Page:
In Memoriam - Prof. Larry James Brant

Maruška Vidovič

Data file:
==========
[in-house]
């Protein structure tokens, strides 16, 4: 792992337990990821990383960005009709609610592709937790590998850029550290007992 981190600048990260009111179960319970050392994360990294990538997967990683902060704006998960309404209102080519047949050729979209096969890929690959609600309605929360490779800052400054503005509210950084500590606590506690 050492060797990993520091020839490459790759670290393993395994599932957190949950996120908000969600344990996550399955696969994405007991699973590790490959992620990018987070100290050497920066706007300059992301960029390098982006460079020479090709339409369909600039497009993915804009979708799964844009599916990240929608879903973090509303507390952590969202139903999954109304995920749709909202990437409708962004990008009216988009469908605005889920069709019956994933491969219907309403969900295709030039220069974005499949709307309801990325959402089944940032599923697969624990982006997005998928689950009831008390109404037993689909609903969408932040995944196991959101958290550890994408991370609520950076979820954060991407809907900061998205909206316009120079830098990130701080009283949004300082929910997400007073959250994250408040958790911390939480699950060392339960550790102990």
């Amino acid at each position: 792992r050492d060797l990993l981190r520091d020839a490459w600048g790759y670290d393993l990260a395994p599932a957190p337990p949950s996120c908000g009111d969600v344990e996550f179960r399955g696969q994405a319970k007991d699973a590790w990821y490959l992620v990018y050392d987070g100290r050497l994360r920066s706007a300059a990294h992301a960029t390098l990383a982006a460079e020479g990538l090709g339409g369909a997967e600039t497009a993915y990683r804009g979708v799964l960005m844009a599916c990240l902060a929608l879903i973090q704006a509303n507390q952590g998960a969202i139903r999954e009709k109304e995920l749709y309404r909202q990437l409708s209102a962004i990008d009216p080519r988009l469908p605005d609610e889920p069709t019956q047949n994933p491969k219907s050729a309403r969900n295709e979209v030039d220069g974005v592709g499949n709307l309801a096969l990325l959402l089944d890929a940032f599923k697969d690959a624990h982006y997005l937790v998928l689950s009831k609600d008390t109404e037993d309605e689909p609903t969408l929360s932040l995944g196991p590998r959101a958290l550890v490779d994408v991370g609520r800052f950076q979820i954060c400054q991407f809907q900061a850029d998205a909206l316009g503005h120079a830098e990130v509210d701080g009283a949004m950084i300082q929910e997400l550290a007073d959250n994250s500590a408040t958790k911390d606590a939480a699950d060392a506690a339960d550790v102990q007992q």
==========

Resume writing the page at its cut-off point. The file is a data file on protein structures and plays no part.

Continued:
Many of us met Professor Larry Brant at postgraduate courses on the island of Hvar in Dalmatia, organized by the Anthropological Institute in Zagreb under the leader[1]ship of Academician Pavao Rudan. Larry Brant was an honorary member of the Croatian Anthropological Society and Fellow of the Human Biology Association. He liked to come to Croatia and attend anthropological meetings. He was a cosmopolitan, had friends all over the world, and traveled a lot. His illness and untimely death surprised and saddened us all. Larry Brant was born as the youngest child to mother Melda and father Roy Brant in Meyersdale, Pennsylvania (PA), where he grew up with four more siblings, three brothers and one sister. They grew up in a community where Pennsylvania German and English inhabitants lived together. John Wesley Brant, Larry’s three years old[1]er brother was Larry’s closest brother and friend most of their lives. They both went to Frostburg State University in the 1960s; the University was about thirty miles from their home. Larry received a Bs in Mathematics in 1968 and John obtained a Bs in political sciences in 1965. Their both older brothers also graduated, but at other Universi[1]ties. Larry’s mother Melda had five children and was the backbone of the family. She insisted that her children work hard at school and that they attend the university. The Brant brothers accomplished the mission laid out for them by their mother and received the university education. Larry Brant received his PhD in biostatistics from the John Hopkins University after attending Penn State Uni[1]versity and Frostburg State University for earlier degrees. Professor Brant began his career in Alaska at the Centers for Disease Control, studying growth and health related factors among the Eskimos. He later became Head of the Statistics and Experimental Design Section at the Health Biomedical Research Center at the National Institute of Aging in Baltimore. His research interests included longi[1]tudinal studies, multiple comparisons, random effects models, and the prediction of preclinical disease using bi[1]ological and behavioral variables. Professor Brant had served as Chief Statistician at the Aging Institute for 30 years, before he retired. He taught as well at the John Hopkins Bloomberg School of Public Health and at the Loyola University. He was well known for his early contri[1]butions to the analysis of longitudinal data using mixed effects regression model and his work resulted in well over a hundred peer-reviewed publications, plenary lectures, invited lectures, symposia, and book chapters. Professor Larry Brant is also known in Slovenia because he kindly collaborated with an independent chapter in the book “An[1]thropology and Public Health”, published by the Slovenian National Institute of Public Health. Larry had three children from two marriages. With the Japanese Shako Aogaichi he had two very successful daughters Jennifer and Julija. Jennifer graduated from Stanford University and works in Chicago, and Julija is a graduate of Brown University of North Carolina. She works as medical doctor at Denver Hospital and has a fam[1]ily. With the Brazilian nurse, Ms Zulma, his second wife he had a son, Laurence, who is still a minor. Professor Larry Brant was buried in his parents’ grave in his hometown of Meyersdale, PA. We will remember him as an extremely good person, a great friend and a great expert. Maruška Vidovič

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